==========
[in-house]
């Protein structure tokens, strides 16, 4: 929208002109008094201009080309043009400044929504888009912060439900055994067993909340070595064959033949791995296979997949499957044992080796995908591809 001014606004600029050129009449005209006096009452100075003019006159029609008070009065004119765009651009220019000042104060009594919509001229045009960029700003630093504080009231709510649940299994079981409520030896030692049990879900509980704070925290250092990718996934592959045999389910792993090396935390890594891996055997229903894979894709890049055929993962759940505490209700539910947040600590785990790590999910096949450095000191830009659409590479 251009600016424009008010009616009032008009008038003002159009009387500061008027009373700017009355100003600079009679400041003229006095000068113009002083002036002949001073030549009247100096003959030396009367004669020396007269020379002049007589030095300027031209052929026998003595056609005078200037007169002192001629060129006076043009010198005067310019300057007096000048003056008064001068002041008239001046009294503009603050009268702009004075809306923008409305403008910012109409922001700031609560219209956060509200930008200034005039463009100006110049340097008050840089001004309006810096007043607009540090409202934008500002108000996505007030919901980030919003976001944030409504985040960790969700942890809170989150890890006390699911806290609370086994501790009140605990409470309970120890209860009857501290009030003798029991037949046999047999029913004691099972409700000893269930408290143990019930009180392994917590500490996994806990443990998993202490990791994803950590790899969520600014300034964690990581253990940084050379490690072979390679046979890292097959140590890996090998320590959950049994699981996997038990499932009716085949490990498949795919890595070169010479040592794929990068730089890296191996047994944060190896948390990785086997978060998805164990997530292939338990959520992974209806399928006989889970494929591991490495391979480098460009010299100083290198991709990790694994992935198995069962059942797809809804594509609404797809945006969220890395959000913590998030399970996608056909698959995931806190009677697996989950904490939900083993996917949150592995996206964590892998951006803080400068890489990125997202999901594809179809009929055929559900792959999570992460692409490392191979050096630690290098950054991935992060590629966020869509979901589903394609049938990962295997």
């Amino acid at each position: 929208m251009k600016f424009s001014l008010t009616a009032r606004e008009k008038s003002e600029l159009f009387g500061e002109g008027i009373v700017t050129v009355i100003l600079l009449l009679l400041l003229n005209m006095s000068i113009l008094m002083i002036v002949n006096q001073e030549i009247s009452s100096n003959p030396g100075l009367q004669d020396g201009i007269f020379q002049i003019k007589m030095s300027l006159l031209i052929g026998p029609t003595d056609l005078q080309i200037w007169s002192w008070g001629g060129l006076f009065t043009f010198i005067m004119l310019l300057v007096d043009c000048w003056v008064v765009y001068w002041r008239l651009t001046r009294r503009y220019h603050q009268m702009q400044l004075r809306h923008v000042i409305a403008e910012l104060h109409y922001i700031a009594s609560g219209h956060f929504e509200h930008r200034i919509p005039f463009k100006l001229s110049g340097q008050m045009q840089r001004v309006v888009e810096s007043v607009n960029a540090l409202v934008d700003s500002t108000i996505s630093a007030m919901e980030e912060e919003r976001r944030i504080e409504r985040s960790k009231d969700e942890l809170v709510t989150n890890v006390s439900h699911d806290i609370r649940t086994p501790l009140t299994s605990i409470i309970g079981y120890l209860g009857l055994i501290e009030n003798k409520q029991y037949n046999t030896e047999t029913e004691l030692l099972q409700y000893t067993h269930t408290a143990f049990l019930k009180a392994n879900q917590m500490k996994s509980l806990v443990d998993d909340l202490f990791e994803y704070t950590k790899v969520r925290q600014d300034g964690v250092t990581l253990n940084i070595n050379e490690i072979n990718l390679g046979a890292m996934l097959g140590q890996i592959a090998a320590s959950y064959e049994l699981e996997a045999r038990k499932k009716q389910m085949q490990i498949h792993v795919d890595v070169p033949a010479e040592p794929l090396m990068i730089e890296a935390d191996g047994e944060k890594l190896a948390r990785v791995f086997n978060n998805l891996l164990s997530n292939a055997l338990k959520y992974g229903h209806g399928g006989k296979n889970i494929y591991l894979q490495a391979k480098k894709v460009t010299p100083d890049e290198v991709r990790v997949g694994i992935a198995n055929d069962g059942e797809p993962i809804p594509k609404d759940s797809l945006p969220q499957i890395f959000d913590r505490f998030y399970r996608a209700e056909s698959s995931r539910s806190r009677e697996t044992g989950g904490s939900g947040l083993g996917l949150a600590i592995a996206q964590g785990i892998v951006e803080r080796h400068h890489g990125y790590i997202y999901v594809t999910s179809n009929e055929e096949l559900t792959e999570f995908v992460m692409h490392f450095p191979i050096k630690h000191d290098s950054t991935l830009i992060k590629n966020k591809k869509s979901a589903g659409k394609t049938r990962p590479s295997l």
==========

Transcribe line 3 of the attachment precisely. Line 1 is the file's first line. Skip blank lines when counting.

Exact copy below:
């Amino acid at each position: 929208m251009k600016f424009s001014l008010t009616a009032r606004e008009k008038s003002e600029l159009f009387g500061e002109g008027i009373v700017t050129v009355i100003l600079l009449l009679l400041l003229n005209m006095s000068i113009l008094m002083i002036v002949n006096q001073e030549i009247s009452s100096n003959p030396g100075l009367q004669d020396g201009i007269f020379q002049i003019k007589m030095s300027l006159l031209i052929g026998p029609t003595d056609l005078q080309i200037w007169s002192w008070g001629g060129l006076f009065t043009f010198i005067m004119l310019l300057v007096d043009c000048w003056v008064v765009y001068w002041r008239l651009t001046r009294r503009y220019h603050q009268m702009q400044l004075r809306h923008v000042i409305a403008e910012l104060h109409y922001i700031a009594s609560g219209h956060f929504e509200h930008r200034i919509p005039f463009k100006l001229s110049g340097q008050m045009q840089r001004v309006v888009e810096s007043v607009n960029a540090l409202v934008d700003s500002t108000i996505s630093a007030m919901e980030e912060e919003r976001r944030i504080e409504r985040s960790k009231d969700e942890l809170v709510t989150n890890v006390s439900h699911d806290i609370r649940t086994p501790l009140t299994s605990i409470i309970g079981y120890l209860g009857l055994i501290e009030n003798k409520q029991y037949n046999t030896e047999t029913e004691l030692l099972q409700y000893t067993h269930t408290a143990f049990l019930k009180a392994n879900q917590m500490k996994s509980l806990v443990d998993d909340l202490f990791e994803y704070t950590k790899v969520r925290q600014d300034g964690v250092t990581l253990n940084i070595n050379e490690i072979n990718l390679g046979a890292m996934l097959g140590q890996i592959a090998a320590s959950y064959e049994l699981e996997a045999r038990k499932k009716q389910m085949q490990i498949h792993v795919d890595v070169p033949a010479e040592p794929l090396m990068i730089e890296a935390d191996g047994e944060k890594l190896a948390r990785v791995f086997n978060n998805l891996l164990s997530n292939a055997l338990k959520y992974g229903h209806g399928g006989k296979n889970i494929y591991l894979q490495a391979k480098k894709v460009t010299p100083d890049e290198v991709r990790v997949g694994i992935a198995n055929d069962g059942e797809p993962i809804p594509k609404d759940s797809l945006p969220q499957i890395f959000d913590r505490f998030y399970r996608a209700e056909s698959s995931r539910s806190r009677e697996t044992g989950g904490s939900g947040l083993g996917l949150a600590i592995a996206q964590g785990i892998v951006e803080r080796h400068h890489g990125y790590i997202y999901v594809t999910s179809n009929e055929e096949l559900t792959e999570f995908v992460m692409h490392f450095p191979i050096k630690h000191d290098s950054t991935l830009i992060k590629n966020k591809k869509s979901a589903g659409k394609t049938r990962p590479s295997l």